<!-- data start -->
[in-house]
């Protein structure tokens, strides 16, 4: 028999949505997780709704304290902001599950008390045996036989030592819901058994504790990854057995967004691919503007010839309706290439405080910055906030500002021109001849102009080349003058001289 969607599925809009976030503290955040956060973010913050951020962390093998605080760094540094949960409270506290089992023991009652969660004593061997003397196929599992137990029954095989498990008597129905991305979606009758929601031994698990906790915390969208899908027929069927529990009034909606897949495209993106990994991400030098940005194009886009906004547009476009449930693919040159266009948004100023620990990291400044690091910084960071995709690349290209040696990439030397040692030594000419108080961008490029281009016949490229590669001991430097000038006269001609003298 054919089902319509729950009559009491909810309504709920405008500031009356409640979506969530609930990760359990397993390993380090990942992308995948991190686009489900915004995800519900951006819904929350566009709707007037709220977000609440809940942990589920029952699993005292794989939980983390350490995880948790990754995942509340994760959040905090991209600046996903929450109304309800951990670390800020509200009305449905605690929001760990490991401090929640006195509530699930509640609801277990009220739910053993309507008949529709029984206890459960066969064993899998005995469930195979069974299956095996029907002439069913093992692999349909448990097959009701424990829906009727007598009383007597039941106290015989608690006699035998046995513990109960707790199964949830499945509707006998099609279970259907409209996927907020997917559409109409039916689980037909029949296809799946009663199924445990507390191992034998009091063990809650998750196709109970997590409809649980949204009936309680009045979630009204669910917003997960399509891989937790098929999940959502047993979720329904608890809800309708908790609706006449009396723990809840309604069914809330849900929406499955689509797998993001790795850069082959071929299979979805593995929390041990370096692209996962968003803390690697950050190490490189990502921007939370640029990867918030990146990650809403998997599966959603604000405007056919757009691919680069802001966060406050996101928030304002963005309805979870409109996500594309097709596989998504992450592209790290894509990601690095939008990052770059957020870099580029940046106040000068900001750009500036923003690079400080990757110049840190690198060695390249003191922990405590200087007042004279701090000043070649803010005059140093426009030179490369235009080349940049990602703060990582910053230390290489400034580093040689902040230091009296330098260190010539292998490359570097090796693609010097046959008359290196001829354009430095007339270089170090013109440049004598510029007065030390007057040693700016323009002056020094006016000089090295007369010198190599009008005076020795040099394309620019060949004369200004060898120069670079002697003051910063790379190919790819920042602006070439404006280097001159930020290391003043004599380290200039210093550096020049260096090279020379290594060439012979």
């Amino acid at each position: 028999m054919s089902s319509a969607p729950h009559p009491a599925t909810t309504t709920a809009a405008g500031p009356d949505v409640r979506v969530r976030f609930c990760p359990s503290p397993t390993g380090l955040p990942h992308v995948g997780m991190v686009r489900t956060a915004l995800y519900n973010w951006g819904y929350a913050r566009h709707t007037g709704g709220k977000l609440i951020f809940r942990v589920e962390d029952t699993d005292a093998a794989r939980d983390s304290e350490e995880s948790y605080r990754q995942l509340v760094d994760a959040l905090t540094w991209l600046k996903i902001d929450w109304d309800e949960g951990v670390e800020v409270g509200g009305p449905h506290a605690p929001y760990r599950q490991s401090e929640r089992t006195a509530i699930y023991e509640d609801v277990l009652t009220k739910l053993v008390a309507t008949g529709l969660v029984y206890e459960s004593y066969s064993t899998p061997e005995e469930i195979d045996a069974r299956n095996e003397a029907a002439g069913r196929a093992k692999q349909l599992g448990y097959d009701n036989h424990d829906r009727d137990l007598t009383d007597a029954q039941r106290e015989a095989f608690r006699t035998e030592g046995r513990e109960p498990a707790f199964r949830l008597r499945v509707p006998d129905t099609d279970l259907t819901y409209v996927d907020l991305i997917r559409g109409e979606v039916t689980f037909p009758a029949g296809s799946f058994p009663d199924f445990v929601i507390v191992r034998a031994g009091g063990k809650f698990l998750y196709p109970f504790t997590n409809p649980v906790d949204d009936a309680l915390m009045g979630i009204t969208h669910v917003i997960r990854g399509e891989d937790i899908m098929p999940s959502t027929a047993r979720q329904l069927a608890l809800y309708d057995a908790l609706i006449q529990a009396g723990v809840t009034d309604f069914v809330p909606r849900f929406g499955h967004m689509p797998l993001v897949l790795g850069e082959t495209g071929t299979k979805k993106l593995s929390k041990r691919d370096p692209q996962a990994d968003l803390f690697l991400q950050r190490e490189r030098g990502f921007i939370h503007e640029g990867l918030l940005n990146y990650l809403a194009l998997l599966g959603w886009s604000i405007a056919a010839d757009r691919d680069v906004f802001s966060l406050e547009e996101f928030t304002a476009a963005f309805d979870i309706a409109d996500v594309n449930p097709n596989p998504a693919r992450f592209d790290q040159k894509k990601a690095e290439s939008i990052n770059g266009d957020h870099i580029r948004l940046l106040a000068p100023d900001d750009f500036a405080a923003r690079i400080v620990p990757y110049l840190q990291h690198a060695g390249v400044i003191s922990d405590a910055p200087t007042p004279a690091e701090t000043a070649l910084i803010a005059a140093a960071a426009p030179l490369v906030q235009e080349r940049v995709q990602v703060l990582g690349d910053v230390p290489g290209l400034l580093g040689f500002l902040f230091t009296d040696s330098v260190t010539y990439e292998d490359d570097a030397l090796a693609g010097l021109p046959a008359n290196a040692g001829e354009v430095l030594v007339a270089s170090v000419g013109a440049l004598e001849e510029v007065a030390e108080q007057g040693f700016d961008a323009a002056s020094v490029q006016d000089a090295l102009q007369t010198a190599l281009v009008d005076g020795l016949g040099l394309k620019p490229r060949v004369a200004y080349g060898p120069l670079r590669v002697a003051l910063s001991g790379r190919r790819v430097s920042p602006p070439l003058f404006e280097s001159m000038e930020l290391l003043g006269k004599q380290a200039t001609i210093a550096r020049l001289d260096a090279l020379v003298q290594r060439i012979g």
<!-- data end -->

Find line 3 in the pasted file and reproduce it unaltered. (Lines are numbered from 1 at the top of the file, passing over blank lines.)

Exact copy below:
């Amino acid at each position: 028999m054919s089902s319509a969607p729950h009559p009491a599925t909810t309504t709920a809009a405008g500031p009356d949505v409640r979506v969530r976030f609930c990760p359990s503290p397993t390993g380090l955040p990942h992308v995948g997780m991190v686009r489900t956060a915004l995800y519900n973010w951006g819904y929350a913050r566009h709707t007037g709704g709220k977000l609440i951020f809940r942990v589920e962390d029952t699993d005292a093998a794989r939980d983390s304290e350490e995880s948790y605080r990754q995942l509340v760094d994760a959040l905090t540094w991209l600046k996903i902001d929450w109304d309800e949960g951990v670390e800020v409270g509200g009305p449905h506290a605690p929001y760990r599950q490991s401090e929640r089992t006195a509530i699930y023991e509640d609801v277990l009652t009220k739910l053993v008390a309507t008949g529709l969660v029984y206890e459960s004593y066969s064993t899998p061997e005995e469930i195979d045996a069974r299956n095996e003397a029907a002439g069913r196929a093992k692999q349909l599992g448990y097959d009701n036989h424990d829906r009727d137990l007598t009383d007597a029954q039941r106290e015989a095989f608690r006699t035998e030592g046995r513990e109960p498990a707790f199964r949830l008597r499945v509707p006998d129905t099609d279970l259907t819901y409209v996927d907020l991305i997917r559409g109409e979606v039916t689980f037909p009758a029949g296809s799946f058994p009663d199924f445990v929601i507390v191992r034998a031994g009091g063990k809650f698990l998750y196709p109970f504790t997590n409809p649980v906790d949204d009936a309680l915390m009045g979630i009204t969208h669910v917003i997960r990854g399509e891989d937790i899908m098929p999940s959502t027929a047993r979720q329904l069927a608890l809800y309708d057995a908790l609706i006449q529990a009396g723990v809840t009034d309604f069914v809330p909606r849900f929406g499955h967004m689509p797998l993001v897949l790795g850069e082959t495209g071929t299979k979805k993106l593995s929390k041990r691919d370096p692209q996962a990994d968003l803390f690697l991400q950050r190490e490189r030098g990502f921007i939370h503007e640029g990867l918030l940005n990146y990650l809403a194009l998997l599966g959603w886009s604000i405007a056919a010839d757009r691919d680069v906004f802001s966060l406050e547009e996101f928030t304002a476009a963005f309805d979870i309706a409109d996500v594309n449930p097709n596989p998504a693919r992450f592209d790290q040159k894509k990601a690095e290439s939008i990052n770059g266009d957020h870099i580029r948004l940046l106040a000068p100023d900001d750009f500036a405080a923003r690079i400080v620990p990757y110049l840190q990291h690198a060695g390249v400044i003191s922990d405590a910055p200087t007042p004279a690091e701090t000043a070649l910084i803010a005059a140093a960071a426009p030179l490369v906030q235009e080349r940049v995709q990602v703060l990582g690349d910053v230390p290489g290209l400034l580093g040689f500002l902040f230091t009296d040696s330098v260190t010539y990439e292998d490359d570097a030397l090796a693609g010097l021109p046959a008359n290196a040692g001829e354009v430095l030594v007339a270089s170090v000419g013109a440049l004598e001849e510029v007065a030390e108080q007057g040693f700016d961008a323009a002056s020094v490029q006016d000089a090295l102009q007369t010198a190599l281009v009008d005076g020795l016949g040099l394309k620019p490229r060949v004369a200004y080349g060898p120069l670079r590669v002697a003051l910063s001991g790379r190919r790819v430097s920042p602006p070439l003058f404006e280097s001159m000038e930020l290391l003043g006269k004599q380290a200039t001609i210093a550096r020049l001289d260096a090279l020379v003298q290594r060439i012979g």